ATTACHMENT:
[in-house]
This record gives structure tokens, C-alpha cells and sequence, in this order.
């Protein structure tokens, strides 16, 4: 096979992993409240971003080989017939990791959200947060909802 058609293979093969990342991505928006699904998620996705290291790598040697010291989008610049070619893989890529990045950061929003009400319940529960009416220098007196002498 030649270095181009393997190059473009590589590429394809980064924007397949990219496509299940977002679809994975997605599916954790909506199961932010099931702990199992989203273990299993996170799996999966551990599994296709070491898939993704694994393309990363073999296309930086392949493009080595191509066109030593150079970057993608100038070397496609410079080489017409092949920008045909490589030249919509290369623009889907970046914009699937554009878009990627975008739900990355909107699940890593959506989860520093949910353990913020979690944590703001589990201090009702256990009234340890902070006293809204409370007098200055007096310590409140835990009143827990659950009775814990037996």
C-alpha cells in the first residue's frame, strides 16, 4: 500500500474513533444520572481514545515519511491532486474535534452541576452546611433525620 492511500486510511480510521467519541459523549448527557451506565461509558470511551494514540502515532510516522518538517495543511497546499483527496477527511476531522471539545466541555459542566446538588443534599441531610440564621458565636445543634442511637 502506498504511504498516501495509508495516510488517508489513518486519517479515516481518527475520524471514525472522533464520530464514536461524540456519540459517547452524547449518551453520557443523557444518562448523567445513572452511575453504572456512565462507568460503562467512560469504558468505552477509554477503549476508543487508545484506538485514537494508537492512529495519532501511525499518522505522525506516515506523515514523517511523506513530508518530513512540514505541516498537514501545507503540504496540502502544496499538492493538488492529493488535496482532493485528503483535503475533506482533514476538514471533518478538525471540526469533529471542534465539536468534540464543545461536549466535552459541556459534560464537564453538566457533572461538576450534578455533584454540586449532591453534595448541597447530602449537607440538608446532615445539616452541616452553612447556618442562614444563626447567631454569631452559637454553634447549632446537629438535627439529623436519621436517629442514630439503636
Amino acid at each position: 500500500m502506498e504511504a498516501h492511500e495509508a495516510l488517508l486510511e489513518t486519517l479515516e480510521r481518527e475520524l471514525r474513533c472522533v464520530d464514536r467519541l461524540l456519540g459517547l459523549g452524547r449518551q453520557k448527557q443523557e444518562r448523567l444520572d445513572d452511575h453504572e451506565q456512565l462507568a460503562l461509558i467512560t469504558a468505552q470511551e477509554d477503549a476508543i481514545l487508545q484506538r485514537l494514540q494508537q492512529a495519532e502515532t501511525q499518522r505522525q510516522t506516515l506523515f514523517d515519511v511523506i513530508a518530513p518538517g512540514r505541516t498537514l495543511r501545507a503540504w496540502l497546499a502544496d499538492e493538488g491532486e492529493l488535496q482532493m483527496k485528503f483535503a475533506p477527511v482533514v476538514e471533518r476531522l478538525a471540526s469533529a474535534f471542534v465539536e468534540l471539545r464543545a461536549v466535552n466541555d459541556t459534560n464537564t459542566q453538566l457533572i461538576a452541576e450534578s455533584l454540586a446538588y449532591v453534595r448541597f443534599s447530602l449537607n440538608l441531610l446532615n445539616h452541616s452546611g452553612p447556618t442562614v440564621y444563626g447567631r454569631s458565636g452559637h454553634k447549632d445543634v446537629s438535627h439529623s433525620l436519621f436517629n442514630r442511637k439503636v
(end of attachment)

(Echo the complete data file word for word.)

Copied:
[in-house]
This record gives structure tokens, C-alpha cells and sequence, in this order.
């Protein structure tokens, strides 16, 4: 096979992993409240971003080989017939990791959200947060909802 058609293979093969990342991505928006699904998620996705290291790598040697010291989008610049070619893989890529990045950061929003009400319940529960009416220098007196002498 030649270095181009393997190059473009590589590429394809980064924007397949990219496509299940977002679809994975997605599916954790909506199961932010099931702990199992989203273990299993996170799996999966551990599994296709070491898939993704694994393309990363073999296309930086392949493009080595191509066109030593150079970057993608100038070397496609410079080489017409092949920008045909490589030249919509290369623009889907970046914009699937554009878009990627975008739900990355909107699940890593959506989860520093949910353990913020979690944590703001589990201090009702256990009234340890902070006293809204409370007098200055007096310590409140835990009143827990659950009775814990037996």
C-alpha cells in the first residue's frame, strides 16, 4: 500500500474513533444520572481514545515519511491532486474535534452541576452546611433525620 492511500486510511480510521467519541459523549448527557451506565461509558470511551494514540502515532510516522518538517495543511497546499483527496477527511476531522471539545466541555459542566446538588443534599441531610440564621458565636445543634442511637 502506498504511504498516501495509508495516510488517508489513518486519517479515516481518527475520524471514525472522533464520530464514536461524540456519540459517547452524547449518551453520557443523557444518562448523567445513572452511575453504572456512565462507568460503562467512560469504558468505552477509554477503549476508543487508545484506538485514537494508537492512529495519532501511525499518522505522525506516515506523515514523517511523506513530508518530513512540514505541516498537514501545507503540504496540502502544496499538492493538488492529493488535496482532493485528503483535503475533506482533514476538514471533518478538525471540526469533529471542534465539536468534540464543545461536549466535552459541556459534560464537564453538566457533572461538576450534578455533584454540586449532591453534595448541597447530602449537607440538608446532615445539616452541616452553612447556618442562614444563626447567631454569631452559637454553634447549632446537629438535627439529623436519621436517629442514630439503636
Amino acid at each position: 500500500m502506498e504511504a498516501h492511500e495509508a495516510l488517508l486510511e489513518t486519517l479515516e480510521r481518527e475520524l471514525r474513533c472522533v464520530d464514536r467519541l461524540l456519540g459517547l459523549g452524547r449518551q453520557k448527557q443523557e444518562r448523567l444520572d445513572d452511575h453504572e451506565q456512565l462507568a460503562l461509558i467512560t469504558a468505552q470511551e477509554d477503549a476508543i481514545l487508545q484506538r485514537l494514540q494508537q492512529a495519532e502515532t501511525q499518522r505522525q510516522t506516515l506523515f514523517d515519511v511523506i513530508a518530513p518538517g512540514r505541516t498537514l495543511r501545507a503540504w496540502l497546499a502544496d499538492e493538488g491532486e492529493l488535496q482532493m483527496k485528503f483535503a475533506p477527511v482533514v476538514e471533518r476531522l478538525a471540526s469533529a474535534f471542534v465539536e468534540l471539545r464543545a461536549v466535552n466541555d459541556t459534560n464537564t459542566q453538566l457533572i461538576a452541576e450534578s455533584l454540586a446538588y449532591v453534595r448541597f443534599s447530602l449537607n440538608l441531610l446532615n445539616h452541616s452546611g452553612p447556618t442562614v440564621y444563626g447567631r454569631s458565636g452559637h454553634k447549632d445543634v446537629s438535627h439529623s433525620l436519621f436517629n442514630r442511637k439503636v